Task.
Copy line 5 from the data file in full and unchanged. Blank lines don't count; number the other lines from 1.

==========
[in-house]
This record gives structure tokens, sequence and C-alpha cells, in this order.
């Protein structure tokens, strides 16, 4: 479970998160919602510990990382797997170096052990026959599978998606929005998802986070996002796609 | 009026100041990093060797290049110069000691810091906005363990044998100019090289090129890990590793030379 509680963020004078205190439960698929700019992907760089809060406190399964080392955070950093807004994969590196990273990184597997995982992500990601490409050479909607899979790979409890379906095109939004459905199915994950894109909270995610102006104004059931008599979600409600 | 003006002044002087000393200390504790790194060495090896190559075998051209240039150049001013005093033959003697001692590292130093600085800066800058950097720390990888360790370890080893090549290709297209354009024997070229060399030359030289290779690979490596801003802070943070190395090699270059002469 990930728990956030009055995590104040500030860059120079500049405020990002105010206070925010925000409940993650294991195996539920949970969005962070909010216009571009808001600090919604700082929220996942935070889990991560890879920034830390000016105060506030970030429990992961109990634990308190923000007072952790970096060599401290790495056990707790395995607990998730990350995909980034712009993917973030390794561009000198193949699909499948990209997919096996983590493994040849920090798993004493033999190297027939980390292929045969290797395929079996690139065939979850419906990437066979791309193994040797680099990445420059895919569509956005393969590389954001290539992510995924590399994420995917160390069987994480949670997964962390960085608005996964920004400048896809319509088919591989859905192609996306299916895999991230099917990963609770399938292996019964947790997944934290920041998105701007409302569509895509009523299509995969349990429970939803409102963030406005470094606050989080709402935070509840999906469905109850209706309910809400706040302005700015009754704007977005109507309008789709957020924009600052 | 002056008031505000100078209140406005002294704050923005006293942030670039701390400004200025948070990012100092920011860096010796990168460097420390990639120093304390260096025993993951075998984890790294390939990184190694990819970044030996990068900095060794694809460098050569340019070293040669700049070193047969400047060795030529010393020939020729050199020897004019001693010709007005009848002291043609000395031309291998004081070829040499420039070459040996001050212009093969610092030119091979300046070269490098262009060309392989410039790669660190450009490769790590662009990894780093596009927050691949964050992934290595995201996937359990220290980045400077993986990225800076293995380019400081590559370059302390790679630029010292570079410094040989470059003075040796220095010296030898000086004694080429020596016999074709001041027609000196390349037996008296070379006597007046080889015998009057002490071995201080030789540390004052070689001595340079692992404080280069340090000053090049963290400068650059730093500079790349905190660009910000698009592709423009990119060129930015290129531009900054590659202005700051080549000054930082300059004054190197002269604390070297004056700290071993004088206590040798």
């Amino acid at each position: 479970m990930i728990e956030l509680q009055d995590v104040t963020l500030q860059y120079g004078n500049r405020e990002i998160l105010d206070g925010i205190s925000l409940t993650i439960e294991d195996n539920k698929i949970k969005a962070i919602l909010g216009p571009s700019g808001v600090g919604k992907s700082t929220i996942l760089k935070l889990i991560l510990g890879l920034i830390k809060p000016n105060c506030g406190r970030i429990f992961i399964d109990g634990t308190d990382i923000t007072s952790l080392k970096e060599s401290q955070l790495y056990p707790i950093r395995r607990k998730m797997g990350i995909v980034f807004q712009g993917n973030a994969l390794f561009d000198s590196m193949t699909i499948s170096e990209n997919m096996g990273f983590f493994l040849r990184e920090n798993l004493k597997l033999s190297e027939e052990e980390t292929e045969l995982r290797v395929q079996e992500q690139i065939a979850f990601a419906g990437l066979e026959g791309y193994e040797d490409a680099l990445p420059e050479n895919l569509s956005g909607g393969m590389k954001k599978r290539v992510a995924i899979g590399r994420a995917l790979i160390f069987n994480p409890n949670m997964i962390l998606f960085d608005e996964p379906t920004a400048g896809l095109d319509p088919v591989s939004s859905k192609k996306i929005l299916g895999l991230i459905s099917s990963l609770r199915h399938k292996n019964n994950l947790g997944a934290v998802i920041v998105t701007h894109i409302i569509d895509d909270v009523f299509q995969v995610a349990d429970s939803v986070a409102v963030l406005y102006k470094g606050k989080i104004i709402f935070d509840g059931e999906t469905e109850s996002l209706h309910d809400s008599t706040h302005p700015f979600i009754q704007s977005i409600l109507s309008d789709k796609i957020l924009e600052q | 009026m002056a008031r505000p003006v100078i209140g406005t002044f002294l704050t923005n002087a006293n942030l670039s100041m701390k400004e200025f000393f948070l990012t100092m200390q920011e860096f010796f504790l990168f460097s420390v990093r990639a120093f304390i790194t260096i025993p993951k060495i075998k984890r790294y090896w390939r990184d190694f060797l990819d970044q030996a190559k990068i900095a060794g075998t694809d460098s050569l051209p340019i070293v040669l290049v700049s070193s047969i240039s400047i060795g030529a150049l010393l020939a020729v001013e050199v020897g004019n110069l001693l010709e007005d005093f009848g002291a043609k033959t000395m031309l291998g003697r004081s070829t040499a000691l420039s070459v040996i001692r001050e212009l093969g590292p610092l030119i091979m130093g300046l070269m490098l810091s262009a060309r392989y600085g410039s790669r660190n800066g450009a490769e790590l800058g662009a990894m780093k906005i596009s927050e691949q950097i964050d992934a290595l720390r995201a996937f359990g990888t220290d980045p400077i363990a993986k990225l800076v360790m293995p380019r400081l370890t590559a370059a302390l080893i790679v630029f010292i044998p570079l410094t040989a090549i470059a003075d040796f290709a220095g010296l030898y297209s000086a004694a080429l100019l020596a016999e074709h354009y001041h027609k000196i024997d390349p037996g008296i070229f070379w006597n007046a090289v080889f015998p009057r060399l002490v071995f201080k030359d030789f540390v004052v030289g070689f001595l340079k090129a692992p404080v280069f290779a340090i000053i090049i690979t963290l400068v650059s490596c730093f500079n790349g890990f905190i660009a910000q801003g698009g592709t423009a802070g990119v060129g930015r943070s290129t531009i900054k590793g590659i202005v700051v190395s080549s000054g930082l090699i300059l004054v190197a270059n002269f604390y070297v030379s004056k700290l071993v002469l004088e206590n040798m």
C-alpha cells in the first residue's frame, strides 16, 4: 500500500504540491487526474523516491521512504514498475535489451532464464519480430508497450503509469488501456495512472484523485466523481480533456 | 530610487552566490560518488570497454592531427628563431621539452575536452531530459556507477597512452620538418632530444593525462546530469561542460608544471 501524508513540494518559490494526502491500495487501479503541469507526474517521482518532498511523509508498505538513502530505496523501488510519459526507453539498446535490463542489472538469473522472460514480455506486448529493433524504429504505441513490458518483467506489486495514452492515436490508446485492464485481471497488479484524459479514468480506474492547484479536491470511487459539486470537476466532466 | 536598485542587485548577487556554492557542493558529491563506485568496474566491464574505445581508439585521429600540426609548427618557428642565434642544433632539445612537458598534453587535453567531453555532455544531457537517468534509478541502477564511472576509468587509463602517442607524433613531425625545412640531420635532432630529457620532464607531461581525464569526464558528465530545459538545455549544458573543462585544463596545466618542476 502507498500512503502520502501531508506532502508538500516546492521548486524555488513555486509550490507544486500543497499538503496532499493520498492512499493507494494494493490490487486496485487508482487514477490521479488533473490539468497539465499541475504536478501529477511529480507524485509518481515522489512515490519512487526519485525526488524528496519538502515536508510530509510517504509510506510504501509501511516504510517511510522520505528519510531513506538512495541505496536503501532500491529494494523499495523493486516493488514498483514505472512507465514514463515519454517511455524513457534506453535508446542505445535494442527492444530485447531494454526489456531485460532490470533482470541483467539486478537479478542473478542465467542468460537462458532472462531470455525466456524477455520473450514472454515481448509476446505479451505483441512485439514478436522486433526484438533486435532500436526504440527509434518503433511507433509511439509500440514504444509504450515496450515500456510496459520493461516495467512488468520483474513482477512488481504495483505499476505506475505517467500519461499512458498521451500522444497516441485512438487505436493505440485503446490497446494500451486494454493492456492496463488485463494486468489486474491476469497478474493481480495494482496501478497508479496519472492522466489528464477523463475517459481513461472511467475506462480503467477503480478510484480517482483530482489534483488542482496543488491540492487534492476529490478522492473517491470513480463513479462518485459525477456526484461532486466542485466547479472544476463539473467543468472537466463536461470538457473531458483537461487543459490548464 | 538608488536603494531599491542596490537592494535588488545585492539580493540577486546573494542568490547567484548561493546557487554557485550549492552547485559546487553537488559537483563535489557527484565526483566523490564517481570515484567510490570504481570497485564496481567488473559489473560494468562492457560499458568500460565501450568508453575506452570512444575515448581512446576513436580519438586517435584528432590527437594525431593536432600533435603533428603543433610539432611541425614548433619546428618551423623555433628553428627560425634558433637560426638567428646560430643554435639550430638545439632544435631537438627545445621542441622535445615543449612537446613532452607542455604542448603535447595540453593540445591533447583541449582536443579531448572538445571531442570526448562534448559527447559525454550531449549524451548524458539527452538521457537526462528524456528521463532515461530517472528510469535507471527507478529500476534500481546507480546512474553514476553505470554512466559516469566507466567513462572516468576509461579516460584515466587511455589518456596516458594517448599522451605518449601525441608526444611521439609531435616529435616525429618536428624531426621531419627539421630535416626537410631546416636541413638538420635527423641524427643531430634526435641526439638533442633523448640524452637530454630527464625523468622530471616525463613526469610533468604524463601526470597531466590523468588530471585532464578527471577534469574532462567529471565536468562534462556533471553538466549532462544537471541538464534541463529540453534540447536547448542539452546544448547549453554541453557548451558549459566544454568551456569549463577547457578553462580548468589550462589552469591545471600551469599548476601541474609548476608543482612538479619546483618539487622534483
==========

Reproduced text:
C-alpha cells in the first residue's frame, strides 16, 4: 500500500504540491487526474523516491521512504514498475535489451532464464519480430508497450503509469488501456495512472484523485466523481480533456 | 530610487552566490560518488570497454592531427628563431621539452575536452531530459556507477597512452620538418632530444593525462546530469561542460608544471 501524508513540494518559490494526502491500495487501479503541469507526474517521482518532498511523509508498505538513502530505496523501488510519459526507453539498446535490463542489472538469473522472460514480455506486448529493433524504429504505441513490458518483467506489486495514452492515436490508446485492464485481471497488479484524459479514468480506474492547484479536491470511487459539486470537476466532466 | 536598485542587485548577487556554492557542493558529491563506485568496474566491464574505445581508439585521429600540426609548427618557428642565434642544433632539445612537458598534453587535453567531453555532455544531457537517468534509478541502477564511472576509468587509463602517442607524433613531425625545412640531420635532432630529457620532464607531461581525464569526464558528465530545459538545455549544458573543462585544463596545466618542476 502507498500512503502520502501531508506532502508538500516546492521548486524555488513555486509550490507544486500543497499538503496532499493520498492512499493507494494494493490490487486496485487508482487514477490521479488533473490539468497539465499541475504536478501529477511529480507524485509518481515522489512515490519512487526519485525526488524528496519538502515536508510530509510517504509510506510504501509501511516504510517511510522520505528519510531513506538512495541505496536503501532500491529494494523499495523493486516493488514498483514505472512507465514514463515519454517511455524513457534506453535508446542505445535494442527492444530485447531494454526489456531485460532490470533482470541483467539486478537479478542473478542465467542468460537462458532472462531470455525466456524477455520473450514472454515481448509476446505479451505483441512485439514478436522486433526484438533486435532500436526504440527509434518503433511507433509511439509500440514504444509504450515496450515500456510496459520493461516495467512488468520483474513482477512488481504495483505499476505506475505517467500519461499512458498521451500522444497516441485512438487505436493505440485503446490497446494500451486494454493492456492496463488485463494486468489486474491476469497478474493481480495494482496501478497508479496519472492522466489528464477523463475517459481513461472511467475506462480503467477503480478510484480517482483530482489534483488542482496543488491540492487534492476529490478522492473517491470513480463513479462518485459525477456526484461532486466542485466547479472544476463539473467543468472537466463536461470538457473531458483537461487543459490548464 | 538608488536603494531599491542596490537592494535588488545585492539580493540577486546573494542568490547567484548561493546557487554557485550549492552547485559546487553537488559537483563535489557527484565526483566523490564517481570515484567510490570504481570497485564496481567488473559489473560494468562492457560499458568500460565501450568508453575506452570512444575515448581512446576513436580519438586517435584528432590527437594525431593536432600533435603533428603543433610539432611541425614548433619546428618551423623555433628553428627560425634558433637560426638567428646560430643554435639550430638545439632544435631537438627545445621542441622535445615543449612537446613532452607542455604542448603535447595540453593540445591533447583541449582536443579531448572538445571531442570526448562534448559527447559525454550531449549524451548524458539527452538521457537526462528524456528521463532515461530517472528510469535507471527507478529500476534500481546507480546512474553514476553505470554512466559516469566507466567513462572516468576509461579516460584515466587511455589518456596516458594517448599522451605518449601525441608526444611521439609531435616529435616525429618536428624531426621531419627539421630535416626537410631546416636541413638538420635527423641524427643531430634526435641526439638533442633523448640524452637530454630527464625523468622530471616525463613526469610533468604524463601526470597531466590523468588530471585532464578527471577534469574532462567529471565536468562534462556533471553538466549532462544537471541538464534541463529540453534540447536547448542539452546544448547549453554541453557548451558549459566544454568551456569549463577547457578553462580548468589550462589552469591545471600551469599548476601541474609548476608543482612538479619546483618539487622534483